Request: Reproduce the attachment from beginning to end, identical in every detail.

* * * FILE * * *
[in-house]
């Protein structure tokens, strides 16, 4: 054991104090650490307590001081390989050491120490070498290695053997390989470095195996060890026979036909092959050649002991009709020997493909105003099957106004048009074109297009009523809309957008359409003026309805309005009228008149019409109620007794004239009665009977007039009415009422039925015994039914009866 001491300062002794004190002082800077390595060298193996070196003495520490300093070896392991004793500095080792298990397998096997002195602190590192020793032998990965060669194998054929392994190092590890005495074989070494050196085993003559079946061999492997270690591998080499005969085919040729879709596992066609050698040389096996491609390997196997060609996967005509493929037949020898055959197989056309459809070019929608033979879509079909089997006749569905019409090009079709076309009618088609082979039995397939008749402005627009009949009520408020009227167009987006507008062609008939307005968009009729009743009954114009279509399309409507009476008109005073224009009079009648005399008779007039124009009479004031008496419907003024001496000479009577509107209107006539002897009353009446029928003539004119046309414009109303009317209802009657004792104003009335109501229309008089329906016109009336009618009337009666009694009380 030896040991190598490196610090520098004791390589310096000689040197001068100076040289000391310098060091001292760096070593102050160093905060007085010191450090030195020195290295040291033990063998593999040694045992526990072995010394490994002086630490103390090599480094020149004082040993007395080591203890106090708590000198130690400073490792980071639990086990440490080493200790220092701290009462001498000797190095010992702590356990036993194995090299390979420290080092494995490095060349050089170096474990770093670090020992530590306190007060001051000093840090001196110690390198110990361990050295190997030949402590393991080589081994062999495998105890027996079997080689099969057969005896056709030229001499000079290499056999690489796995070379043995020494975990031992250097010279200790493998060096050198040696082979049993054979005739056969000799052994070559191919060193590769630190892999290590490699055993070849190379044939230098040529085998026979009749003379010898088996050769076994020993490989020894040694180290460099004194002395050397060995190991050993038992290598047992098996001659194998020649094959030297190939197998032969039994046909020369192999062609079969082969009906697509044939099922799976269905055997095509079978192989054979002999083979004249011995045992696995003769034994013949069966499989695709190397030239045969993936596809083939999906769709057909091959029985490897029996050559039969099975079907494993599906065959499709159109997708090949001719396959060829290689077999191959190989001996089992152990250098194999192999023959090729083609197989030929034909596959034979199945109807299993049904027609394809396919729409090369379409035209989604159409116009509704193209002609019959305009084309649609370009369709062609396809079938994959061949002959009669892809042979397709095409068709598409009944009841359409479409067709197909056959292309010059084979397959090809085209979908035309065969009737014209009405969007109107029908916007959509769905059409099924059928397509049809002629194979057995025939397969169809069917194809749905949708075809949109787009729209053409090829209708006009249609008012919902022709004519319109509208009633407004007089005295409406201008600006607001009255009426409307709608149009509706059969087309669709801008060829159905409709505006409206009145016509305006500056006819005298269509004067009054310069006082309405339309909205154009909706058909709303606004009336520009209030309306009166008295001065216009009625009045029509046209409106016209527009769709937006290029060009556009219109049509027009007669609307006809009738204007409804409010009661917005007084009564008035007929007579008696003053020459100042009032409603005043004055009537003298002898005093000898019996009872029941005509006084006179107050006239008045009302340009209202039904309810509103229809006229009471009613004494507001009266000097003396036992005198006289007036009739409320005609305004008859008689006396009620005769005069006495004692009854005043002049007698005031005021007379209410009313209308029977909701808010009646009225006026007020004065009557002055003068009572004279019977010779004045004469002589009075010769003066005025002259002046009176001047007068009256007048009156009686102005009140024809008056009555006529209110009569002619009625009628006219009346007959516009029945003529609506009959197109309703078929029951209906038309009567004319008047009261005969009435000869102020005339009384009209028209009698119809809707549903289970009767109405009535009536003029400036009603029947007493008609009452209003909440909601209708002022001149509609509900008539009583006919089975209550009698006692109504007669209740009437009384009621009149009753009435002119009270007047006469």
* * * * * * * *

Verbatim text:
[in-house]
């Protein structure tokens, strides 16, 4: 054991104090650490307590001081390989050491120490070498290695053997390989470095195996060890026979036909092959050649002991009709020997493909105003099957106004048009074109297009009523809309957008359409003026309805309005009228008149019409109620007794004239009665009977007039009415009422039925015994039914009866 001491300062002794004190002082800077390595060298193996070196003495520490300093070896392991004793500095080792298990397998096997002195602190590192020793032998990965060669194998054929392994190092590890005495074989070494050196085993003559079946061999492997270690591998080499005969085919040729879709596992066609050698040389096996491609390997196997060609996967005509493929037949020898055959197989056309459809070019929608033979879509079909089997006749569905019409090009079709076309009618088609082979039995397939008749402005627009009949009520408020009227167009987006507008062609008939307005968009009729009743009954114009279509399309409507009476008109005073224009009079009648005399008779007039124009009479004031008496419907003024001496000479009577509107209107006539002897009353009446029928003539004119046309414009109303009317209802009657004792104003009335109501229309008089329906016109009336009618009337009666009694009380 030896040991190598490196610090520098004791390589310096000689040197001068100076040289000391310098060091001292760096070593102050160093905060007085010191450090030195020195290295040291033990063998593999040694045992526990072995010394490994002086630490103390090599480094020149004082040993007395080591203890106090708590000198130690400073490792980071639990086990440490080493200790220092701290009462001498000797190095010992702590356990036993194995090299390979420290080092494995490095060349050089170096474990770093670090020992530590306190007060001051000093840090001196110690390198110990361990050295190997030949402590393991080589081994062999495998105890027996079997080689099969057969005896056709030229001499000079290499056999690489796995070379043995020494975990031992250097010279200790493998060096050198040696082979049993054979005739056969000799052994070559191919060193590769630190892999290590490699055993070849190379044939230098040529085998026979009749003379010898088996050769076994020993490989020894040694180290460099004194002395050397060995190991050993038992290598047992098996001659194998020649094959030297190939197998032969039994046909020369192999062609079969082969009906697509044939099922799976269905055997095509079978192989054979002999083979004249011995045992696995003769034994013949069966499989695709190397030239045969993936596809083939999906769709057909091959029985490897029996050559039969099975079907494993599906065959499709159109997708090949001719396959060829290689077999191959190989001996089992152990250098194999192999023959090729083609197989030929034909596959034979199945109807299993049904027609394809396919729409090369379409035209989604159409116009509704193209002609019959305009084309649609370009369709062609396809079938994959061949002959009669892809042979397709095409068709598409009944009841359409479409067709197909056959292309010059084979397959090809085209979908035309065969009737014209009405969007109107029908916007959509769905059409099924059928397509049809002629194979057995025939397969169809069917194809749905949708075809949109787009729209053409090829209708006009249609008012919902022709004519319109509208009633407004007089005295409406201008600006607001009255009426409307709608149009509706059969087309669709801008060829159905409709505006409206009145016509305006500056006819005298269509004067009054310069006082309405339309909205154009909706058909709303606004009336520009209030309306009166008295001065216009009625009045029509046209409106016209527009769709937006290029060009556009219109049509027009007669609307006809009738204007409804409010009661917005007084009564008035007929007579008696003053020459100042009032409603005043004055009537003298002898005093000898019996009872029941005509006084006179107050006239008045009302340009209202039904309810509103229809006229009471009613004494507001009266000097003396036992005198006289007036009739409320005609305004008859008689006396009620005769005069006495004692009854005043002049007698005031005021007379209410009313209308029977909701808010009646009225006026007020004065009557002055003068009572004279019977010779004045004469002589009075010769003066005025002259002046009176001047007068009256007048009156009686102005009140024809008056009555006529209110009569002619009625009628006219009346007959516009029945003529609506009959197109309703078929029951209906038309009567004319008047009261005969009435000869102020005339009384009209028209009698119809809707549903289970009767109405009535009536003029400036009603029947007493008609009452209003909440909601209708002022001149509609509900008539009583006919089975209550009698006692109504007669209740009437009384009621009149009753009435002119009270007047006469």